More than 80 percent of underground wells tested in China have water too polluted for human consumption, according to a new survey released by the Ministry of Water resources.
The ministry tested 2,103 wells across China’s polluted plains and found that 32.9 percent of wells had water with Grade 4 quality, which means it could only serve industrial uses. An additional 47.3 percent of wells had water that was even more polluted with a Grade 5 rating.
Dabo Guan, a professor at Britain’s University of East Anglia who has been studying China’s water pollution, says water contamination is becoming a huge issue.
“From my point of view, this shows how water is the biggest environmental issue in China,” Guan said in an interview with The New York Times.
Agricultural and industrial runoff has severely affected a chunk of China’s water supply which is heavily used on farms, factories, and households. Underground wells provide a fifth of the country’s total water supply and they account for two thirds of water used domestically, according to the Ministry of Environmental Protection.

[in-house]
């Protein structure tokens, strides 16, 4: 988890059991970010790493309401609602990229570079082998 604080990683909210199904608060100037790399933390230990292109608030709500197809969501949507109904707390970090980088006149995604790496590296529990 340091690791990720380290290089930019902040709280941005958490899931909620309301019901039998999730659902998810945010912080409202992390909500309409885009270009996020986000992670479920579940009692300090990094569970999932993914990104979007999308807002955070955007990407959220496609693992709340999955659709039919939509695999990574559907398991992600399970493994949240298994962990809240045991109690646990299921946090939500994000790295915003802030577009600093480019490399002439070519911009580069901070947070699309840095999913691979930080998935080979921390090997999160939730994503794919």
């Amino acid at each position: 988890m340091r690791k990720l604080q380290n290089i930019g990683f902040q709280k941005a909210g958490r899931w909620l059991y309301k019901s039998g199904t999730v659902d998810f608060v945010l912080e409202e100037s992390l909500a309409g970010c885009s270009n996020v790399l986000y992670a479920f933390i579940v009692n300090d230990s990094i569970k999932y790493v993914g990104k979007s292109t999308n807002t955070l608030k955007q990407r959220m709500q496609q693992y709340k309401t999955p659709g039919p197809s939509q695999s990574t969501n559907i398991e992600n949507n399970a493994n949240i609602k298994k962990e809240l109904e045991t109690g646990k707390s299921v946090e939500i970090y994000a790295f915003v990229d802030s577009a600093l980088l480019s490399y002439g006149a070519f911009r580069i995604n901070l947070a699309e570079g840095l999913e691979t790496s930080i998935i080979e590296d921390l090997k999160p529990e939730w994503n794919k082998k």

However, the ministry tested water that’s moderately close to the surface. Many Chinese cities get their water from wells that are up to thousands of feet underground. Ma Jun, the director of the Institute of Public and Environmental Affairs, says most municipalities don’t use underground water that’s close to the surface.
“Fewer and fewer cities are using the heavily polluted shallow-depth underground water,” Ma said in an interview with the New York Times. “Most are digging deep wells for drinking. This is a very important distinction that must be made.”
However, Ma says some people in small towns and the countryside still use shallow underground water for domestic needs.
In 2011, the Ministry of Environmental Protection announced a plan to cut pollution of underground water sources by the end of the decade. That year, the ministry announced that nearly half of 2,071 tested wells had “quite poor” water quality while an additional 36 percent had “extremely low” water quality.